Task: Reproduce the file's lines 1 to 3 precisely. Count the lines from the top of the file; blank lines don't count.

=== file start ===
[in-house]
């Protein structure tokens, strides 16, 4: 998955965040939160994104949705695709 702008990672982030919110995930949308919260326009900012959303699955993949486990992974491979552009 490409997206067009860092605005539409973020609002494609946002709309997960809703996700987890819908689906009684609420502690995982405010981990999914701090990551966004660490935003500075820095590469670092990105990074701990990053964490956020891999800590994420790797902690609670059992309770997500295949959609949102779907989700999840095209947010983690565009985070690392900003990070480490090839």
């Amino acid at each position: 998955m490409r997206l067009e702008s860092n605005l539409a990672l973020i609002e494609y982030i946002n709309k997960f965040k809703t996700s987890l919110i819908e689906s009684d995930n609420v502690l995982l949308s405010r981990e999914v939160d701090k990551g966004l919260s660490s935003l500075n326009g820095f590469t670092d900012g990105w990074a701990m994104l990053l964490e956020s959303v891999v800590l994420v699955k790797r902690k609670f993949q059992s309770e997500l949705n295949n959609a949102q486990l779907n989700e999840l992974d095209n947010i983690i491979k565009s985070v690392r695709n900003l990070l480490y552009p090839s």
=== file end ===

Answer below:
[in-house]
């Protein structure tokens, strides 16, 4: 998955965040939160994104949705695709 702008990672982030919110995930949308919260326009900012959303699955993949486990992974491979552009 490409997206067009860092605005539409973020609002494609946002709309997960809703996700987890819908689906009684609420502690995982405010981990999914701090990551966004660490935003500075820095590469670092990105990074701990990053964490956020891999800590994420790797902690609670059992309770997500295949959609949102779907989700999840095209947010983690565009985070690392900003990070480490090839």
């Amino acid at each position: 998955m490409r997206l067009e702008s860092n605005l539409a990672l973020i609002e494609y982030i946002n709309k997960f965040k809703t996700s987890l919110i819908e689906s009684d995930n609420v502690l995982l949308s405010r981990e999914v939160d701090k990551g966004l919260s660490s935003l500075n326009g820095f590469t670092d900012g990105w990074a701990m994104l990053l964490e956020s959303v891999v800590l994420v699955k790797r902690k609670f993949q059992s309770e997500l949705n295949n959609a949102q486990l779907n989700e999840l992974d095209n947010i983690i491979k565009s985070v690392r695709n900003l990070l480490y552009p090839s």